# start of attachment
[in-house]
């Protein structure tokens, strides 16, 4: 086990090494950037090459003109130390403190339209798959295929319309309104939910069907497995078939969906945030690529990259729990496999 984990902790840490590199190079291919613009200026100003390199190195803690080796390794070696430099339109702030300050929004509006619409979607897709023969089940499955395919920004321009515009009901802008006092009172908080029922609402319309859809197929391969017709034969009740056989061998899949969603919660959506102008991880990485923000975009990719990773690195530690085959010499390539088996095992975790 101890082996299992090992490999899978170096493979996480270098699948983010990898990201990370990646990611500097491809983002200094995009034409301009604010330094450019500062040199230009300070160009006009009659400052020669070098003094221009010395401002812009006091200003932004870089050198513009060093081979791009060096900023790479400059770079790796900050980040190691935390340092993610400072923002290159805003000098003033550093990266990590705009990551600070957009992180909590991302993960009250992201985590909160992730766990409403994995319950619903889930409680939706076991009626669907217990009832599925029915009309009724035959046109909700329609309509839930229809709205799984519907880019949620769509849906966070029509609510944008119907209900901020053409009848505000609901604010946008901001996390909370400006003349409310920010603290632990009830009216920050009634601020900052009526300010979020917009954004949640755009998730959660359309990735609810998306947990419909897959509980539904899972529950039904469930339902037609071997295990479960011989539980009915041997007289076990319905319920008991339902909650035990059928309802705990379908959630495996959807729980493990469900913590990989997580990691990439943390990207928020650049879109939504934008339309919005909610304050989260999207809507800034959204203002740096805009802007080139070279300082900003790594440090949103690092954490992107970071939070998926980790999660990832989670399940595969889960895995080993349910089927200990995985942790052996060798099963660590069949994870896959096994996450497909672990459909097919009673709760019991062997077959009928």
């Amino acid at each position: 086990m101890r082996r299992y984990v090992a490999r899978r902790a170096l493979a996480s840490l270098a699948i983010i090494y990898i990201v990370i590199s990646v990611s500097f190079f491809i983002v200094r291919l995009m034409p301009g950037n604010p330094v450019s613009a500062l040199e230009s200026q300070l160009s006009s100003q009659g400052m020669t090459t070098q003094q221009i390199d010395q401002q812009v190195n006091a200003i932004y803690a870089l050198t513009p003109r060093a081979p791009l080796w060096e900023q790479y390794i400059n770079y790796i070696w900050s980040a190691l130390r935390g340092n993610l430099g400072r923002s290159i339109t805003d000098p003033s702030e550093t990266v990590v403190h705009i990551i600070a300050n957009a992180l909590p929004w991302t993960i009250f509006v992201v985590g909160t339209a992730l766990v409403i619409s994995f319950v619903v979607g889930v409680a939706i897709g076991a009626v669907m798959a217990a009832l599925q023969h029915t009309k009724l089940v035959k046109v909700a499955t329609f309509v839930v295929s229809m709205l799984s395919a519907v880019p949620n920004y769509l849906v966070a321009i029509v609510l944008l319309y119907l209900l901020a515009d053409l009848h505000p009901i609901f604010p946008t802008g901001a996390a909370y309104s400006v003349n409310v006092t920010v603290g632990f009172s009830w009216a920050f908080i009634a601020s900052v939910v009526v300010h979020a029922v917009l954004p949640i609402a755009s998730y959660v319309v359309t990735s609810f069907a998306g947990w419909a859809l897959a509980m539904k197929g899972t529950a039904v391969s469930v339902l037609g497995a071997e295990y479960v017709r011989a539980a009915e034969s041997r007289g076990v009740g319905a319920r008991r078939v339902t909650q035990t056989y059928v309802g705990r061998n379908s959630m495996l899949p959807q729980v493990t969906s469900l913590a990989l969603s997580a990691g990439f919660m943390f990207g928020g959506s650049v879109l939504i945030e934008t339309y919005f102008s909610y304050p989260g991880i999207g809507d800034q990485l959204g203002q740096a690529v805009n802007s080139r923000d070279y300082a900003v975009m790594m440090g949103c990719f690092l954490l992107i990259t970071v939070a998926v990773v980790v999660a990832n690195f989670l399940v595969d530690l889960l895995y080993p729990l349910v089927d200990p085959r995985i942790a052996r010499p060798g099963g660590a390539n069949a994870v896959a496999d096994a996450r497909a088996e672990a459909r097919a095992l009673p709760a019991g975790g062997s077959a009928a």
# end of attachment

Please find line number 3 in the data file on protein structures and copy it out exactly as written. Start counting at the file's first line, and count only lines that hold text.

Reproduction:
């Amino acid at each position: 086990m101890r082996r299992y984990v090992a490999r899978r902790a170096l493979a996480s840490l270098a699948i983010i090494y990898i990201v990370i590199s990646v990611s500097f190079f491809i983002v200094r291919l995009m034409p301009g950037n604010p330094v450019s613009a500062l040199e230009s200026q300070l160009s006009s100003q009659g400052m020669t090459t070098q003094q221009i390199d010395q401002q812009v190195n006091a200003i932004y803690a870089l050198t513009p003109r060093a081979p791009l080796w060096e900023q790479y390794i400059n770079y790796i070696w900050s980040a190691l130390r935390g340092n993610l430099g400072r923002s290159i339109t805003d000098p003033s702030e550093t990266v990590v403190h705009i990551i600070a300050n957009a992180l909590p929004w991302t993960i009250f509006v992201v985590g909160t339209a992730l766990v409403i619409s994995f319950v619903v979607g889930v409680a939706i897709g076991a009626v669907m798959a217990a009832l599925q023969h029915t009309k009724l089940v035959k046109v909700a499955t329609f309509v839930v295929s229809m709205l799984s395919a519907v880019p949620n920004y769509l849906v966070a321009i029509v609510l944008l319309y119907l209900l901020a515009d053409l009848h505000p009901i609901f604010p946008t802008g901001a996390a909370y309104s400006v003349n409310v006092t920010v603290g632990f009172s009830w009216a920050f908080i009634a601020s900052v939910v009526v300010h979020a029922v917009l954004p949640i609402a755009s998730y959660v319309v359309t990735s609810f069907a998306g947990w419909a859809l897959a509980m539904k197929g899972t529950a039904v391969s469930v339902l037609g497995a071997e295990y479960v017709r011989a539980a009915e034969s041997r007289g076990v009740g319905a319920r008991r078939v339902t909650q035990t056989y059928v309802g705990r061998n379908s959630m495996l899949p959807q729980v493990t969906s469900l913590a990989l969603s997580a990691g990439f919660m943390f990207g928020g959506s650049v879109l939504i945030e934008t339309y919005f102008s909610y304050p989260g991880i999207g809507d800034q990485l959204g203002q740096a690529v805009n802007s080139r923000d070279y300082a900003v975009m790594m440090g949103c990719f690092l954490l992107i990259t970071v939070a998926v990773v980790v999660a990832n690195f989670l399940v595969d530690l889960l895995y080993p729990l349910v089927d200990p085959r995985i942790a052996r010499p060798g099963g660590a390539n069949a994870v896959a496999d096994a996450r497909a088996e672990a459909r097919a095992l009673p709760a019991g975790g062997s077959a009928a």